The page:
DOJ investigating consulting firm tied to Hunter Biden: report

The Justice Department is reportedly looking into potential illegal lobbying allegations against a consulting firm tied to Ukrainian energy company Burisma, where President BidenJoe Biden 64 percent of Iowans say 'time for someone else' to hold Grassley's Senate seat: poll Philadelphia shooting leaves 2 dead, injures toddler Ron Johnson booed at Juneteenth celebration in Wisconsin MORE’s son, Hunter Biden, previously served on the board. 

Politico reported Thursday that four people familiar with the matter said officials are looking into Blue Star Strategies, which took on Burisma as a client when Hunter Biden still served on the board. 

The probe, in part, reportedly includes whether the firm did not comply with the Foreign Agents Registration Act by not disclosing lobbying efforts for foreign officials or political parties. 


There is no information that ties Hunter Biden himself to the investigation, and Politico noted that Blue Star co-founder Karen Tramontano said that the president’s son did not direct any of the firm’s work for Burisma.

Politico reported that the Delaware U.S. Attorney’s Office is involved in the probe into Blue Star, as are lawyers with the Justice Department’s National Security Division. 

Hunter Biden is currently under investigation by the Delaware office for potential tax violations.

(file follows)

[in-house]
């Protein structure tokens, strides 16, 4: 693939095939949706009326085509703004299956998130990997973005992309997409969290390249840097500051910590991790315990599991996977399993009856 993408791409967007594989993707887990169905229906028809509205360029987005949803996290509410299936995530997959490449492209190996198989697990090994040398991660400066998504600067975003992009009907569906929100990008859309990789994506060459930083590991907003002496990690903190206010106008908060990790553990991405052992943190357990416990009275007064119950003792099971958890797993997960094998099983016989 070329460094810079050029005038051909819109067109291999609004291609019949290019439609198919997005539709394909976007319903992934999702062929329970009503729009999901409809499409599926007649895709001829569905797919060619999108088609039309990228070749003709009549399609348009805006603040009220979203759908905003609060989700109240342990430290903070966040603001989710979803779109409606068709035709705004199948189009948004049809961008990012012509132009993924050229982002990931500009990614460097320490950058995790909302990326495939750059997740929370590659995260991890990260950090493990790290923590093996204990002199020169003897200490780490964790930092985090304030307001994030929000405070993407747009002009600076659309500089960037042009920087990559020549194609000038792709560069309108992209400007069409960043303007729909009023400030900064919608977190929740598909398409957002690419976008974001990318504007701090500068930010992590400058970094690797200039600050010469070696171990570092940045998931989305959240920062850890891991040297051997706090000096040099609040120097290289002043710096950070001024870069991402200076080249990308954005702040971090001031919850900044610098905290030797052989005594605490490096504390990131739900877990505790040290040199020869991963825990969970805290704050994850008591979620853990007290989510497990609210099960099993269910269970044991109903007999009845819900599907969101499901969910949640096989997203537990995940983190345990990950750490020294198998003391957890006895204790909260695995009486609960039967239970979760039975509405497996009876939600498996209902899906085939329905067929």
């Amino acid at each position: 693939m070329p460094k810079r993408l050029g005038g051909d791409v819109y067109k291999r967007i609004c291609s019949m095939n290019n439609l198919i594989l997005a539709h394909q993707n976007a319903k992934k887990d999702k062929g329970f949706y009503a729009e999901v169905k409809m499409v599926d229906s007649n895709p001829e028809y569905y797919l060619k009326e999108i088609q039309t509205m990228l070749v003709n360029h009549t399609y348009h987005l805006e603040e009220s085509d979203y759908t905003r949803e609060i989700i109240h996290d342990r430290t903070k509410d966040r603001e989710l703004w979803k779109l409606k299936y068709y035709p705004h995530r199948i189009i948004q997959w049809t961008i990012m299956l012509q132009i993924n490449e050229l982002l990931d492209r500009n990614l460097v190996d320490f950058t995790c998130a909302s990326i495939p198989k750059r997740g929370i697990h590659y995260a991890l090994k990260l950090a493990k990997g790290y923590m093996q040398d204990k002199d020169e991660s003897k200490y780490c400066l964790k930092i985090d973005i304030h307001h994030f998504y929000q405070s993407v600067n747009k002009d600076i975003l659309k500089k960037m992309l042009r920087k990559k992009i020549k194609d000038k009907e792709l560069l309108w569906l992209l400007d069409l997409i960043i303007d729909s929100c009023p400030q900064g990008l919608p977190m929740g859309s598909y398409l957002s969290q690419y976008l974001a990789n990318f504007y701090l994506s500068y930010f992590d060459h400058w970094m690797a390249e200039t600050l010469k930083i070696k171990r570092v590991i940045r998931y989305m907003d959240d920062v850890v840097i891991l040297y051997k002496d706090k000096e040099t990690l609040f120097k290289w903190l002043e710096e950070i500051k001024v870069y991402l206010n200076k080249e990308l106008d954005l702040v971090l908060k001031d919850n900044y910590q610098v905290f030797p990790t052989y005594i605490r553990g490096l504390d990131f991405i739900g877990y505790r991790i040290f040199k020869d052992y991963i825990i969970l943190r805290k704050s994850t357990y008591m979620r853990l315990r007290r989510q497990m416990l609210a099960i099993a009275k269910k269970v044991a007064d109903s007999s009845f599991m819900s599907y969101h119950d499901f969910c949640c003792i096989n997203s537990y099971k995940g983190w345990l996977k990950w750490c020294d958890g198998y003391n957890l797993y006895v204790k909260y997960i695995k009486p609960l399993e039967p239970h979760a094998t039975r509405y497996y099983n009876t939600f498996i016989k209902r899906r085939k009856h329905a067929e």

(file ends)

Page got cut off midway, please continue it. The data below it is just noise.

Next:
The Hill has reached out to Blue Star and a representative for Hunter Biden for comment. 

The reported probe comes as Hunter Biden, who served on the board of Burisma from 2014-2019, has denied any wrongdoing with his work for the energy company, despite repeated claims from former President TrumpDonald TrumpHead of firms that pushed 'Italygate' theory falsely claimed VA mansion was her home: report Centrists gain foothold in infrastructure talks; cyber attacks at center of Biden-Putin meeting VA moving to cover gender affirmation surgery through department health care MORE and his allies that there was a conflict of interest with his father serving as vice president.

Burisma’s founder was under investigation by Ukraine's then-prosecutor general, Viktor Shokin, who the U.S., United Kingdom and other Western governments argued had failed to rein in corruption in the country.


The U.S., while Biden was vice president, threatened to withhold approximately $1 billion in loan guarantees if Shokin was not replaced as prosecutor general. 

Hunter Biden in April defended his decision to serve on the Burisma board but said he would not do it again following the repeated attacks and scrutiny from Trump and his allies.

Trump pressed Ukrainian officials to help look at Burisma's relationship with Hunter Biden, saying in a phone call that the U.S. would deny promised aid to the country unless there was a probe.

The phone call led to the first impeachment of Trump by the House.